New Economics Papers
on Law and Economics
Issue of 2010‒10‒16
two papers chosen by
Jeong-Joon Lee, Towson University

  1. Gov-arrrgh-nance: Jolly Rogers and Dodgy Rulers By Olaf J. de Groot; Anja Shortland
  2. Jury Discrimination in Criminal Trials By Shamena Anwar; Patrick Bayer; Randi Hjalmarsson

  1. By: Olaf J. de Groot; Anja Shortland
    Abstract: In this paper, we argue that the effect of governance on the emergence of crimes of different levels of sophistication is highly non-linear. State failure, anarchy and a lack of infrastructure are not conducive to establishing any business, including illicit enterprises. At the bottom of the spectrum, therefore, both legal business and criminal gangs benefit from improved governance. With further improvements in governance criminal activities decline. We find strong and consistent support for this hypothesis using the International Maritime Bureau's dataset on piracy. Piracy is reported by ship-owners, giving a unique insight into crime in badly governed countries which were systematically excluded from previous analyses. We show that profitable forms of piracy flourish where on the one hand there is stability and infrastructure, but on the other hand the state does not have the capacity to intervene and/or bureaucrats can be bribed to turn a blind eye. For minor acts of theft from ships the pattern is quadratic: piracy first rises and then falls as governance improves.
    Keywords: Piracy, illegal behaviour, law enforcement, legal institutions
    JEL: K42 P48
    Date: 2010
  2. By: Shamena Anwar (Carnegie Mellon University); Patrick Bayer (Duke University); Randi Hjalmarsson (Queen Mary, University of London)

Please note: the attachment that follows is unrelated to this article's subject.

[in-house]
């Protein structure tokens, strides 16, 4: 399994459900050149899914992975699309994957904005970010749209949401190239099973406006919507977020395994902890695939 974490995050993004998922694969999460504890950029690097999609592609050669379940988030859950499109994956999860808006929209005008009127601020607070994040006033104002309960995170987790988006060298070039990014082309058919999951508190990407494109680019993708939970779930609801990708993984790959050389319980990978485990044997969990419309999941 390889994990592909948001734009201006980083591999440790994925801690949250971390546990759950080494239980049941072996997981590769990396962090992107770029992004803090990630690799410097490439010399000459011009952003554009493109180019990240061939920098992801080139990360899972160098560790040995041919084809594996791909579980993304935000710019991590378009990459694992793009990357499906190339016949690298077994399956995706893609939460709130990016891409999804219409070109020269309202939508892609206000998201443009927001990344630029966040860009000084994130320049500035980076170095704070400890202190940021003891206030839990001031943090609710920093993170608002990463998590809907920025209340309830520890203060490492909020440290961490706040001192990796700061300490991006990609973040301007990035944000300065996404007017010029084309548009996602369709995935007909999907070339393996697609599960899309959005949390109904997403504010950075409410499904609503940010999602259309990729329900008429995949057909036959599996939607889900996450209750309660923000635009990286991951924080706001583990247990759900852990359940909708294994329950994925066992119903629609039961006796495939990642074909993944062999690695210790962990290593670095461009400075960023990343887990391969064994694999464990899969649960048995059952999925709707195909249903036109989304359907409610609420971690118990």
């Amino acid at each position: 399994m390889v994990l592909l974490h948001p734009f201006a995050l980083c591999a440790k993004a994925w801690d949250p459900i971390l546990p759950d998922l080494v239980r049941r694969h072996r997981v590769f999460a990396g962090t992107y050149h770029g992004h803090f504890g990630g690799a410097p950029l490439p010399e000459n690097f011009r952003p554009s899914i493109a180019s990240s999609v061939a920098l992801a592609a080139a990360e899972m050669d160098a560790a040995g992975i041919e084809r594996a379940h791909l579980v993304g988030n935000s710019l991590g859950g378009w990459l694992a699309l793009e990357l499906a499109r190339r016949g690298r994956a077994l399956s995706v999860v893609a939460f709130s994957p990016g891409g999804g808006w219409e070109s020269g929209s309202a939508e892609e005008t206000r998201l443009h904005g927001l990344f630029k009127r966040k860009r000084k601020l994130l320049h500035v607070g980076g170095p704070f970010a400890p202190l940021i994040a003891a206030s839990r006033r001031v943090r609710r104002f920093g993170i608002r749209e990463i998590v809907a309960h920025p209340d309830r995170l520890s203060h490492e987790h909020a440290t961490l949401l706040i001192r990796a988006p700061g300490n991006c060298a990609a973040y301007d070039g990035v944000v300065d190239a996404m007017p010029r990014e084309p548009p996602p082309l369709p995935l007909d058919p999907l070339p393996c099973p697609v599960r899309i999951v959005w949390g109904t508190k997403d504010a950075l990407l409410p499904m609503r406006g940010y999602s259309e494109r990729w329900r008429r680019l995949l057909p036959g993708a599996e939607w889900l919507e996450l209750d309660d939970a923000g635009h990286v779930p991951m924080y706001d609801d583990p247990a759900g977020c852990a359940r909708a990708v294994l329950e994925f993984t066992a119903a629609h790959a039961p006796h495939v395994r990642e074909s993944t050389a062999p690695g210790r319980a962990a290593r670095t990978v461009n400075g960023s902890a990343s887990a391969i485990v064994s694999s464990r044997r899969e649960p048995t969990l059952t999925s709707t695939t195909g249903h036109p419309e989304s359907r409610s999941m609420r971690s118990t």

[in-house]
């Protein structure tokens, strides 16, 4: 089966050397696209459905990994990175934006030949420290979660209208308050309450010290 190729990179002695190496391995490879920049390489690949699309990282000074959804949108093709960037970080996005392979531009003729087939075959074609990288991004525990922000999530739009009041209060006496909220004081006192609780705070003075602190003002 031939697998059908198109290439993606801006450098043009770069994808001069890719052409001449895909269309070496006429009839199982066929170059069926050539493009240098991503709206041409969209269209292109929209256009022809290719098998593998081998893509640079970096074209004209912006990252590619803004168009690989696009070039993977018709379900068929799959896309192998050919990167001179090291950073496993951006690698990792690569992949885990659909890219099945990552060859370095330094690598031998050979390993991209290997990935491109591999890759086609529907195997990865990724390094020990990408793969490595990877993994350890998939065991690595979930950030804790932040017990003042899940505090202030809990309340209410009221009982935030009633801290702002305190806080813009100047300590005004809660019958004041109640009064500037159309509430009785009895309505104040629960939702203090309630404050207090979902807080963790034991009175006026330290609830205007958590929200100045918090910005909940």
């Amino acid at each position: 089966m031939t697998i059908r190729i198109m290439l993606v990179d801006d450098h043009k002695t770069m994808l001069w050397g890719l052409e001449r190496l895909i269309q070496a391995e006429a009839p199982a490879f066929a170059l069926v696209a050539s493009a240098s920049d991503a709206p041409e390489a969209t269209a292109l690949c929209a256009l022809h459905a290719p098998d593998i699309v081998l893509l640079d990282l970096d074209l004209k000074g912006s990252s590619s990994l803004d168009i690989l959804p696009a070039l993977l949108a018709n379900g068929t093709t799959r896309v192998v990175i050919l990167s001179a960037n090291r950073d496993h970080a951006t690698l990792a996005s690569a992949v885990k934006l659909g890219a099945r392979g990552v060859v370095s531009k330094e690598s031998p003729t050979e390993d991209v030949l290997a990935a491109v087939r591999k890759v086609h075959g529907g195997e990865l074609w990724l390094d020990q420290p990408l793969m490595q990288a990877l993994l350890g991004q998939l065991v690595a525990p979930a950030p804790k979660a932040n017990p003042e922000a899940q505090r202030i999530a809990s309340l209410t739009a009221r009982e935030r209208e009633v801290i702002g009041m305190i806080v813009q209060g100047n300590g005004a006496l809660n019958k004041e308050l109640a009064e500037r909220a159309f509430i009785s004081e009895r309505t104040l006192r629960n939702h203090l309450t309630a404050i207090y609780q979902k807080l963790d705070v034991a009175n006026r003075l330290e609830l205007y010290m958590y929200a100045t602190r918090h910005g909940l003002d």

Abstract: This paper examines the impact of jury racial composition on trial outcomes using a unique dataset of all felony trials in Sarasota County, Florida between 2004 and 2009. We utilize a research design that exploits day-to-day variation in the composition of the jury pool to isolate quasi-random variation in the composition of the seated jury. We find strong evidence that all-white juries acquit whites more often and are less favorable to black versus white defendants when compared to juries with at least one black member. Using the Anwar-Fang rank order test, we find strong statistical evidence of discrimination on the basis of defendant race. These results are consistent with racial prejudice on the part of white jurors, black jurors, or both. Using a simple model of jury selection and decision-making, we replicate the entire set of empirical regularities observed in the data, including the fact that blacks in the jury pool are just as likely as whites to be seated. Simulations of the model suggest that jurors of each race are heterogeneous in the standards of evidence that they require to convict and that both black and white defendants would prefer to face jurors of the same race.
    Keywords: Discrimination, Race, Jury, Felony trials, Verdicts
    JEL: K14 K4 J15
    Date: 2010–10

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